May says that while the Civil War is often studied through a domestic lens, more of an international perspective is starting to emerge. In the last 10 years, historians have written about the South's trade, diplomacy and cultural ties with Latin American countries leading up to the Civil War, as well as Southern aggressions to take them over.

"Lincoln was opposed to expansion and imperialistic policies, and his philosophy is something that we can learn from today," May says. "He gave a different model for the United States to follow: He believed America was the last great hope for democracy and it should be a model of democracy instead of a conquering democracy. When he died there was an outpouring of grief in Latin American countries with days of mourning. If America today followed his non-interventionist approach to foreign policy, we'd probably have better relations with countries like Venezuela."

The timeline in May's book begins in the 1840s as United States policies began to focus more internationally under presidents John Tyler and James Polk with Texas annexation and the Mexican War. Prior to this time, Lincoln and Douglas were focused on Illinois state politics, but their political careers ascended as America's international interests expanded.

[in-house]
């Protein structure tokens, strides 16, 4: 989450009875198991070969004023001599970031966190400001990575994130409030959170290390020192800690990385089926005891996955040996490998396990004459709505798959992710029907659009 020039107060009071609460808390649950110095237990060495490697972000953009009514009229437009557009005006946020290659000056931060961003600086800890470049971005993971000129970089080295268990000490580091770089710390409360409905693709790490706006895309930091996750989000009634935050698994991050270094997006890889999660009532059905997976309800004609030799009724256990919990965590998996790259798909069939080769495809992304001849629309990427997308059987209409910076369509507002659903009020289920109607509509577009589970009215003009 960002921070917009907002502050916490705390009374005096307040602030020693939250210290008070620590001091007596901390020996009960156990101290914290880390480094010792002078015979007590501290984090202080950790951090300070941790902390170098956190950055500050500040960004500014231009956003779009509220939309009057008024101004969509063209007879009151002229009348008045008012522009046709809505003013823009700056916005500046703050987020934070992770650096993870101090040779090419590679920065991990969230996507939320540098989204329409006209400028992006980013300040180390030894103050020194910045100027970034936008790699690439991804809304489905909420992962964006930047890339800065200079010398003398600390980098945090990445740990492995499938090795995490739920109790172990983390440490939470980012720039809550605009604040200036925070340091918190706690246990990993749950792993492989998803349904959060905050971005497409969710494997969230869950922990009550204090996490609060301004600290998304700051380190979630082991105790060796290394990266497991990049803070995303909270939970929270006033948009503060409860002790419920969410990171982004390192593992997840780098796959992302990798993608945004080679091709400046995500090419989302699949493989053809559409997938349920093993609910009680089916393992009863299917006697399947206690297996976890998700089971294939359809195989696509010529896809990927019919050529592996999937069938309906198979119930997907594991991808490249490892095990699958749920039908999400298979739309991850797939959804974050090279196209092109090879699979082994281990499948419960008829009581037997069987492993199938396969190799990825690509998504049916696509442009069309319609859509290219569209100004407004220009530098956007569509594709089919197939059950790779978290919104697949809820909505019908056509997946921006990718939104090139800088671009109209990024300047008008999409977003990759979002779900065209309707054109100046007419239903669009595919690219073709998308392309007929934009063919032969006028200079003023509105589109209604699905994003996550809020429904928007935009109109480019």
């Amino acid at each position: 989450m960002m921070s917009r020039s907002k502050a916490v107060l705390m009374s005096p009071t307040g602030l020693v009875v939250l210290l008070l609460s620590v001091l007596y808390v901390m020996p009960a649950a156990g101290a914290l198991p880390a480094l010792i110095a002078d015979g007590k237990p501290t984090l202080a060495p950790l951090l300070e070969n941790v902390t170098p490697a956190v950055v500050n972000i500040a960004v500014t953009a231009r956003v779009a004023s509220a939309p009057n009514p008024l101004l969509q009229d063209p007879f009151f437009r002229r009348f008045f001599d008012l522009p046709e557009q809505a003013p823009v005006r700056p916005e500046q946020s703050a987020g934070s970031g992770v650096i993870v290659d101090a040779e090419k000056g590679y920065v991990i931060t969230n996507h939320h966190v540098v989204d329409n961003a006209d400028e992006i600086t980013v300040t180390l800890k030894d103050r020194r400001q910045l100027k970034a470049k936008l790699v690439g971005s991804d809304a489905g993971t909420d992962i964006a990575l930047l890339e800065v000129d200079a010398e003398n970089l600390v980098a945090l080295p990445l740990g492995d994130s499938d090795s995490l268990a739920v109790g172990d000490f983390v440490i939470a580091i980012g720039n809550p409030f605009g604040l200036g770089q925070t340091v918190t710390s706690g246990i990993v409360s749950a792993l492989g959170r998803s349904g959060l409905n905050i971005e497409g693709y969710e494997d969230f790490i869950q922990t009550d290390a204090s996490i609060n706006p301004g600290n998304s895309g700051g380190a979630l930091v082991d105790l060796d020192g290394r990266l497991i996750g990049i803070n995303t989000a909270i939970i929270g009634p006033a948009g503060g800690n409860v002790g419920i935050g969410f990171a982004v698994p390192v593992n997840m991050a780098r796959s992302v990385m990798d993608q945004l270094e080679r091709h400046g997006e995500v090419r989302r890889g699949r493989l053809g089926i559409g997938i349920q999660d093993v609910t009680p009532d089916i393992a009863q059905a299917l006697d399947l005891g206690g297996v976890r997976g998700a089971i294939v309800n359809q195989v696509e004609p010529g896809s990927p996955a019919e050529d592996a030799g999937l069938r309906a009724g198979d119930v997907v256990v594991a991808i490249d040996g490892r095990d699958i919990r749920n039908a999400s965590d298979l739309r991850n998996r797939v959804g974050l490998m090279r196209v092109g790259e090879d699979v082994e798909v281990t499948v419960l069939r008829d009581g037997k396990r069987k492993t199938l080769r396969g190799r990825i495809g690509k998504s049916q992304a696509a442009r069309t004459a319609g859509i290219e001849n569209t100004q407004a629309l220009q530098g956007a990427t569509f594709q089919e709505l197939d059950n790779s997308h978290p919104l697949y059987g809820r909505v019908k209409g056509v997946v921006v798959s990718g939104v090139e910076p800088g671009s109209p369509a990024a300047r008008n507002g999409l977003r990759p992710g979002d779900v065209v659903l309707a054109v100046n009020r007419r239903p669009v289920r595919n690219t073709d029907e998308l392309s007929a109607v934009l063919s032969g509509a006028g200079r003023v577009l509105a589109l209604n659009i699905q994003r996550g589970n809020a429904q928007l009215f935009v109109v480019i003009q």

May's research is based especially on Lincoln's and Douglas's correspondence, congressional documents, private papers of other politicians, contemporary newspapers and collections from the National Archives. His work is supported by Purdue's Department of History.

May also is author of "John A. Quitman: Old South Crusader," a biography of the so-called father of secession in Mississippi, and "The Southern Dream of a Caribbean Empire, 1854-1861," and "Manifest Destiny's Underworld: Filibustering in Antebellum America." He also has edited a Purdue University Press title on the diplomacy of the Civil War - "The Union, the Confederacy, and the Atlantic Rim" - explaining why the Confederacy failed to receive enough foreign aid to win the war.

Writer: Amy Patterson Neubert, 765-494-9723, apatterson@purdue.edu 

Source: Robert E. May, mayr@purdue.edu  

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Note to Journalists: Journalists interested in a review copy can contact Frances Bajet, associate publicity manager at Cambridge University Press, 212-337-5057, fbajet@cambridge.org